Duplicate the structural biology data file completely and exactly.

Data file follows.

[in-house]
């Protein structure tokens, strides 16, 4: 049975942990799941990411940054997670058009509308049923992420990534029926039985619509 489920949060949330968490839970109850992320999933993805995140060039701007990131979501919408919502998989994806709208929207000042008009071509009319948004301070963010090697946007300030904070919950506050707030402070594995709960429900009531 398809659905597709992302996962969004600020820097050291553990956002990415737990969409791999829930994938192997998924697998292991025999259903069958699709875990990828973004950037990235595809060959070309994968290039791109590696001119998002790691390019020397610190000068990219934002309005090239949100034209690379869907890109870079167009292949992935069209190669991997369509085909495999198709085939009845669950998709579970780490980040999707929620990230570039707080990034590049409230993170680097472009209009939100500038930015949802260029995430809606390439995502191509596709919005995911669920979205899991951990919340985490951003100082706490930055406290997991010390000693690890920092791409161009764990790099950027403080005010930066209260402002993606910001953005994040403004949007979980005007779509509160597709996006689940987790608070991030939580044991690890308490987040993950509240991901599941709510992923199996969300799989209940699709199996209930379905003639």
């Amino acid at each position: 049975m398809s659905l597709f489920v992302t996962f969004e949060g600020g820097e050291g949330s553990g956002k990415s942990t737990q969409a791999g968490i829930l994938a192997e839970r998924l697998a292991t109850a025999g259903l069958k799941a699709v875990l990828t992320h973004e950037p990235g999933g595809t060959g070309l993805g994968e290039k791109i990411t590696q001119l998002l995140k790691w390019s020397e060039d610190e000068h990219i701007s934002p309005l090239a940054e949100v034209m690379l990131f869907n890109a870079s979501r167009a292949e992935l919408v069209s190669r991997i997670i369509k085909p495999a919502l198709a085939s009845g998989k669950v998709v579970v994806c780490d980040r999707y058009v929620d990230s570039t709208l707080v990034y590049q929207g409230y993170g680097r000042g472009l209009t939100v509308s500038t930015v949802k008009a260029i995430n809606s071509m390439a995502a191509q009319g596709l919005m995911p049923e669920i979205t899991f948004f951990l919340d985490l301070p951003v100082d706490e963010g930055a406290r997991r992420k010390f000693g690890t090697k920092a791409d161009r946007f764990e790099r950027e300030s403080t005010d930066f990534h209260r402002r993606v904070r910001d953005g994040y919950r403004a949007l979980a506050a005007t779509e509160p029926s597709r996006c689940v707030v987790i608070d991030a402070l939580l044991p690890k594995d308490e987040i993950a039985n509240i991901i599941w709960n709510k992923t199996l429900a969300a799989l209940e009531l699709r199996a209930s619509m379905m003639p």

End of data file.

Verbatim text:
[in-house]
């Protein structure tokens, strides 16, 4: 049975942990799941990411940054997670058009509308049923992420990534029926039985619509 489920949060949330968490839970109850992320999933993805995140060039701007990131979501919408919502998989994806709208929207000042008009071509009319948004301070963010090697946007300030904070919950506050707030402070594995709960429900009531 398809659905597709992302996962969004600020820097050291553990956002990415737990969409791999829930994938192997998924697998292991025999259903069958699709875990990828973004950037990235595809060959070309994968290039791109590696001119998002790691390019020397610190000068990219934002309005090239949100034209690379869907890109870079167009292949992935069209190669991997369509085909495999198709085939009845669950998709579970780490980040999707929620990230570039707080990034590049409230993170680097472009209009939100500038930015949802260029995430809606390439995502191509596709919005995911669920979205899991951990919340985490951003100082706490930055406290997991010390000693690890920092791409161009764990790099950027403080005010930066209260402002993606910001953005994040403004949007979980005007779509509160597709996006689940987790608070991030939580044991690890308490987040993950509240991901599941709510992923199996969300799989209940699709199996209930379905003639």
């Amino acid at each position: 049975m398809s659905l597709f489920v992302t996962f969004e949060g600020g820097e050291g949330s553990g956002k990415s942990t737990q969409a791999g968490i829930l994938a192997e839970r998924l697998a292991t109850a025999g259903l069958k799941a699709v875990l990828t992320h973004e950037p990235g999933g595809t060959g070309l993805g994968e290039k791109i990411t590696q001119l998002l995140k790691w390019s020397e060039d610190e000068h990219i701007s934002p309005l090239a940054e949100v034209m690379l990131f869907n890109a870079s979501r167009a292949e992935l919408v069209s190669r991997i997670i369509k085909p495999a919502l198709a085939s009845g998989k669950v998709v579970v994806c780490d980040r999707y058009v929620d990230s570039t709208l707080v990034y590049q929207g409230y993170g680097r000042g472009l209009t939100v509308s500038t930015v949802k008009a260029i995430n809606s071509m390439a995502a191509q009319g596709l919005m995911p049923e669920i979205t899991f948004f951990l919340d985490l301070p951003v100082d706490e963010g930055a406290r997991r992420k010390f000693g690890t090697k920092a791409d161009r946007f764990e790099r950027e300030s403080t005010d930066f990534h209260r402002r993606v904070r910001d953005g994040y919950r403004a949007l979980a506050a005007t779509e509160p029926s597709r996006c689940v707030v987790i608070d991030a402070l939580l044991p690890k594995d308490e987040i993950a039985n509240i991901i599941w709960n709510k992923t199996l429900a969300a799989l209940e009531l699709r199996a209930s619509m379905m003639p």